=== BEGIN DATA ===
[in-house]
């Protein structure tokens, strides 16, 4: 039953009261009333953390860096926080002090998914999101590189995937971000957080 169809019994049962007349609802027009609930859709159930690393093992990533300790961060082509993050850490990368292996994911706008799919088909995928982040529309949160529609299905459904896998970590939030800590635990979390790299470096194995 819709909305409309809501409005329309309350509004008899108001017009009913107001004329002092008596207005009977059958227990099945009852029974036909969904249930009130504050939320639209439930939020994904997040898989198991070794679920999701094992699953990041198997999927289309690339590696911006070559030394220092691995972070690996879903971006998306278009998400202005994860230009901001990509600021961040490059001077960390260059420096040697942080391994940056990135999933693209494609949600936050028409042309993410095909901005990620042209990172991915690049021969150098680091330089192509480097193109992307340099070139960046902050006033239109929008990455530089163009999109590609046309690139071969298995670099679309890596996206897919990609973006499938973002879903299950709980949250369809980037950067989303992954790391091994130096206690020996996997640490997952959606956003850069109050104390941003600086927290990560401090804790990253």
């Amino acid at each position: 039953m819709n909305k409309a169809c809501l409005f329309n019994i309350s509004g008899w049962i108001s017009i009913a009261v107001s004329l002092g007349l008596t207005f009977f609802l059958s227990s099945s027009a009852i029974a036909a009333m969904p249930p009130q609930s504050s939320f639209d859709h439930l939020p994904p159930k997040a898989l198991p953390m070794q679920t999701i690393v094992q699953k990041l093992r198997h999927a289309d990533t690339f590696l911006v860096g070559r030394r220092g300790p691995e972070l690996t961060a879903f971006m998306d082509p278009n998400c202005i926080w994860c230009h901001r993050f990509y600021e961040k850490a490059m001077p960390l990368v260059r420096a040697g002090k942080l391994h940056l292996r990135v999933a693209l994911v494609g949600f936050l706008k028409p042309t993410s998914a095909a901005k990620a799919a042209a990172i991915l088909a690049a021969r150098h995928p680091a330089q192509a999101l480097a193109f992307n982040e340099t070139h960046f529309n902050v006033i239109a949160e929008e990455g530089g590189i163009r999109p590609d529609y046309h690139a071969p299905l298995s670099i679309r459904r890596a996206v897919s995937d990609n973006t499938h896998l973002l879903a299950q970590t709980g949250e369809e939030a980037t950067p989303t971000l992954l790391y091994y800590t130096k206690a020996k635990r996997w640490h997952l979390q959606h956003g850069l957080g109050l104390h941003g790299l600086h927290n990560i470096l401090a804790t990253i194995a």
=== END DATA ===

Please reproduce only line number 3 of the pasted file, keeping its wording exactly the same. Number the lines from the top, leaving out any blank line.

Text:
């Amino acid at each position: 039953m819709n909305k409309a169809c809501l409005f329309n019994i309350s509004g008899w049962i108001s017009i009913a009261v107001s004329l002092g007349l008596t207005f009977f609802l059958s227990s099945s027009a009852i029974a036909a009333m969904p249930p009130q609930s504050s939320f639209d859709h439930l939020p994904p159930k997040a898989l198991p953390m070794q679920t999701i690393v094992q699953k990041l093992r198997h999927a289309d990533t690339f590696l911006v860096g070559r030394r220092g300790p691995e972070l690996t961060a879903f971006m998306d082509p278009n998400c202005i926080w994860c230009h901001r993050f990509y600021e961040k850490a490059m001077p960390l990368v260059r420096a040697g002090k942080l391994h940056l292996r990135v999933a693209l994911v494609g949600f936050l706008k028409p042309t993410s998914a095909a901005k990620a799919a042209a990172i991915l088909a690049a021969r150098h995928p680091a330089q192509a999101l480097a193109f992307n982040e340099t070139h960046f529309n902050v006033i239109a949160e929008e990455g530089g590189i163009r999109p590609d529609y046309h690139a071969p299905l298995s670099i679309r459904r890596a996206v897919s995937d990609n973006t499938h896998l973002l879903a299950q970590t709980g949250e369809e939030a980037t950067p989303t971000l992954l790391y091994y800590t130096k206690a020996k635990r996997w640490h997952l979390q959606h956003g850069l957080g109050l104390h941003g790299l600086h927290n990560i470096l401090a804790t990253i194995a």